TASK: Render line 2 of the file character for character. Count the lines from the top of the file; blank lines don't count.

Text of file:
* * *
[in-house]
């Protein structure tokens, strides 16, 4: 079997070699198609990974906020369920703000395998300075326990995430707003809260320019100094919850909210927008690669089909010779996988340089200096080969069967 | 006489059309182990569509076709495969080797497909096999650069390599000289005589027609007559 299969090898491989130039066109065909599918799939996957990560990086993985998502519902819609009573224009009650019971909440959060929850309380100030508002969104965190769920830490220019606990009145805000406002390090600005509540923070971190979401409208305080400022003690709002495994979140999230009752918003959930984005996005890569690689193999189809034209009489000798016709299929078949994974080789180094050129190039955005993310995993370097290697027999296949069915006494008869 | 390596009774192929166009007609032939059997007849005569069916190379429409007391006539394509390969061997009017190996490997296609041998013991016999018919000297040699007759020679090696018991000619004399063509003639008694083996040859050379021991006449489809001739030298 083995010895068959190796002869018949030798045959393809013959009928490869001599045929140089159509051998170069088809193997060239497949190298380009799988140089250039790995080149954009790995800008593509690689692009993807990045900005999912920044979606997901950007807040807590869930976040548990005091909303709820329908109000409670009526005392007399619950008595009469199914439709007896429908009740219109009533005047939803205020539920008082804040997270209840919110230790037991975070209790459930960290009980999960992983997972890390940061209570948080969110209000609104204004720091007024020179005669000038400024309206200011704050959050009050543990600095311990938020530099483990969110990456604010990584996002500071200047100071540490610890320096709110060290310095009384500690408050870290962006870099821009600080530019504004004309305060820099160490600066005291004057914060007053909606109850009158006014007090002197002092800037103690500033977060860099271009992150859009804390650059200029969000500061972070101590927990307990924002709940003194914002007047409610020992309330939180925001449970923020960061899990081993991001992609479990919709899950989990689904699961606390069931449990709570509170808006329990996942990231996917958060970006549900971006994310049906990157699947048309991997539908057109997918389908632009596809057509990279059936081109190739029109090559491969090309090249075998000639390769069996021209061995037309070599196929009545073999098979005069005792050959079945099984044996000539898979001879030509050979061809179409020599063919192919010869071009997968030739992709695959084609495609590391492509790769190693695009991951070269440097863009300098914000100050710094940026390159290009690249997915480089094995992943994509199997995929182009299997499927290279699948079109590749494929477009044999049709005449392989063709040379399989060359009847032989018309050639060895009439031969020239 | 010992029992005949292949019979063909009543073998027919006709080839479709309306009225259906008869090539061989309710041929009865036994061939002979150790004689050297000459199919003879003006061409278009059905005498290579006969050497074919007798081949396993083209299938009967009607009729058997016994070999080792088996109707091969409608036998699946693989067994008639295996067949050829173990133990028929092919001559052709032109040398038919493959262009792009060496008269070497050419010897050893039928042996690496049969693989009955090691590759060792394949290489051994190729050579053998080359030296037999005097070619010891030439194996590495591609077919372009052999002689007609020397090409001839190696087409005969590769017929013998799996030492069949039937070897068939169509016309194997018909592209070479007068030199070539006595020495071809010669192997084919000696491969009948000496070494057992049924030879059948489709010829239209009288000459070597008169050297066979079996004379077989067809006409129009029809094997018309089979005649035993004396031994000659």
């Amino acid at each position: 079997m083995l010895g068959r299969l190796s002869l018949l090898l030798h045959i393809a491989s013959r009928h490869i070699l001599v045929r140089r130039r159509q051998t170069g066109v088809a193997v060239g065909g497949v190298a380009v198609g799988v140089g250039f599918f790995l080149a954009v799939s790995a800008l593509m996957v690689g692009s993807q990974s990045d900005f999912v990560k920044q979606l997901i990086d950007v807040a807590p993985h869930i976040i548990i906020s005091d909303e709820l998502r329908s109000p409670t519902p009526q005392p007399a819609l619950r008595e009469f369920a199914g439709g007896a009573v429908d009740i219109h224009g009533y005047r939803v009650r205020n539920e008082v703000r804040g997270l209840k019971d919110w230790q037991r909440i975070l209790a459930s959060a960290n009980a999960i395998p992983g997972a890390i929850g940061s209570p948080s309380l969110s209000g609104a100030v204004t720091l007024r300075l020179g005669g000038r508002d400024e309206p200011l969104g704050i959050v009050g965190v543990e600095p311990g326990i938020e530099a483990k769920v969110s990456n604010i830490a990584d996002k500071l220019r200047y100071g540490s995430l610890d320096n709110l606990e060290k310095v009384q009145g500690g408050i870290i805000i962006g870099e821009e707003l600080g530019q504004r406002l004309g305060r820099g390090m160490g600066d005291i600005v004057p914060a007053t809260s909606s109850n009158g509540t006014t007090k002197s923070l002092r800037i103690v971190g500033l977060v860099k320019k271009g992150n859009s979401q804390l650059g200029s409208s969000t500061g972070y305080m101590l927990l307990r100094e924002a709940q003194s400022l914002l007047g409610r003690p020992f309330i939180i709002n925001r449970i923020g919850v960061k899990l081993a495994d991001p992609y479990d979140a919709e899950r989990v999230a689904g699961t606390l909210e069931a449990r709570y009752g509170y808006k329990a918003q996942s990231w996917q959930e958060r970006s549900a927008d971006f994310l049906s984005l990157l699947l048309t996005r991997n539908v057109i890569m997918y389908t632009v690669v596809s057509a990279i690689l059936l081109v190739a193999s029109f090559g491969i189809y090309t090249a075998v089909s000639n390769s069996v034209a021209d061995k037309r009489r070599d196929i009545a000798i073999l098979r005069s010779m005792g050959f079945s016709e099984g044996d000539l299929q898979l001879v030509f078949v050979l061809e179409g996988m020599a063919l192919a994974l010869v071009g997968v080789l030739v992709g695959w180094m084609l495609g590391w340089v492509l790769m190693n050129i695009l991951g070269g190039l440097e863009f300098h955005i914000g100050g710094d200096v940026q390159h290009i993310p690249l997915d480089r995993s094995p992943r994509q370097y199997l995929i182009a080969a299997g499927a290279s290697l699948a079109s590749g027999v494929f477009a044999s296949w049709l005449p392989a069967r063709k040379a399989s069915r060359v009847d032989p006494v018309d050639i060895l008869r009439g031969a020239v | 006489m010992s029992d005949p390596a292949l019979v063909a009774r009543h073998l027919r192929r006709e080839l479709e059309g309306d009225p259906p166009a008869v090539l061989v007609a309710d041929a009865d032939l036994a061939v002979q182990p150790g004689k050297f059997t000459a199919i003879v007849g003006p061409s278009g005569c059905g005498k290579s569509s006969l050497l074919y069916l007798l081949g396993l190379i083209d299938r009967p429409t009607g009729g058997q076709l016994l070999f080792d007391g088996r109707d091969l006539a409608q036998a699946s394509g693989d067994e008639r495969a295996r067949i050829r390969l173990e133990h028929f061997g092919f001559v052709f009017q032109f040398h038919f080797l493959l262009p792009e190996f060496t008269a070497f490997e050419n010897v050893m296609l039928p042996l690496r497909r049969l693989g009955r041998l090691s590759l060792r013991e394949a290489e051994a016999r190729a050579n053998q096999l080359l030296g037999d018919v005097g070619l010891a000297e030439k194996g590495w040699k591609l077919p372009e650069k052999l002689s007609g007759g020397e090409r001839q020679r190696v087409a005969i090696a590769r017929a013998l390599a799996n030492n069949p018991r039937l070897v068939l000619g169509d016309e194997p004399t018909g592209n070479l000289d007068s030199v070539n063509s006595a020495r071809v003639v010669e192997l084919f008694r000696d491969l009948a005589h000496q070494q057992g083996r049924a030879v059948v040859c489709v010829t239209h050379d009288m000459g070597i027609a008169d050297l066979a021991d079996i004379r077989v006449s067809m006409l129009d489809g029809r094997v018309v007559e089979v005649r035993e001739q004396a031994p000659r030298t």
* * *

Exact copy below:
């Protein structure tokens, strides 16, 4: 079997070699198609990974906020369920703000395998300075326990995430707003809260320019100094919850909210927008690669089909010779996988340089200096080969069967 | 006489059309182990569509076709495969080797497909096999650069390599000289005589027609007559 299969090898491989130039066109065909599918799939996957990560990086993985998502519902819609009573224009009650019971909440959060929850309380100030508002969104965190769920830490220019606990009145805000406002390090600005509540923070971190979401409208305080400022003690709002495994979140999230009752918003959930984005996005890569690689193999189809034209009489000798016709299929078949994974080789180094050129190039955005993310995993370097290697027999296949069915006494008869 | 390596009774192929166009007609032939059997007849005569069916190379429409007391006539394509390969061997009017190996490997296609041998013991016999018919000297040699007759020679090696018991000619004399063509003639008694083996040859050379021991006449489809001739030298 083995010895068959190796002869018949030798045959393809013959009928490869001599045929140089159509051998170069088809193997060239497949190298380009799988140089250039790995080149954009790995800008593509690689692009993807990045900005999912920044979606997901950007807040807590869930976040548990005091909303709820329908109000409670009526005392007399619950008595009469199914439709007896429908009740219109009533005047939803205020539920008082804040997270209840919110230790037991975070209790459930960290009980999960992983997972890390940061209570948080969110209000609104204004720091007024020179005669000038400024309206200011704050959050009050543990600095311990938020530099483990969110990456604010990584996002500071200047100071540490610890320096709110060290310095009384500690408050870290962006870099821009600080530019504004004309305060820099160490600066005291004057914060007053909606109850009158006014007090002197002092800037103690500033977060860099271009992150859009804390650059200029969000500061972070101590927990307990924002709940003194914002007047409610020992309330939180925001449970923020960061899990081993991001992609479990919709899950989990689904699961606390069931449990709570509170808006329990996942990231996917958060970006549900971006994310049906990157699947048309991997539908057109997918389908632009596809057509990279059936081109190739029109090559491969090309090249075998000639390769069996021209061995037309070599196929009545073999098979005069005792050959079945099984044996000539898979001879030509050979061809179409020599063919192919010869071009997968030739992709695959084609495609590391492509790769190693695009991951070269440097863009300098914000100050710094940026390159290009690249997915480089094995992943994509199997995929182009299997499927290279699948079109590749494929477009044999049709005449392989063709040379399989060359009847032989018309050639060895009439031969020239 | 010992029992005949292949019979063909009543073998027919006709080839479709309306009225259906008869090539061989309710041929009865036994061939002979150790004689050297000459199919003879003006061409278009059905005498290579006969050497074919007798081949396993083209299938009967009607009729058997016994070999080792088996109707091969409608036998699946693989067994008639295996067949050829173990133990028929092919001559052709032109040398038919493959262009792009060496008269070497050419010897050893039928042996690496049969693989009955090691590759060792394949290489051994190729050579053998080359030296037999005097070619010891030439194996590495591609077919372009052999002689007609020397090409001839190696087409005969590769017929013998799996030492069949039937070897068939169509016309194997018909592209070479007068030199070539006595020495071809010669192997084919000696491969009948000496070494057992049924030879059948489709010829239209009288000459070597008169050297066979079996004379077989067809006409129009029809094997018309089979005649035993004396031994000659």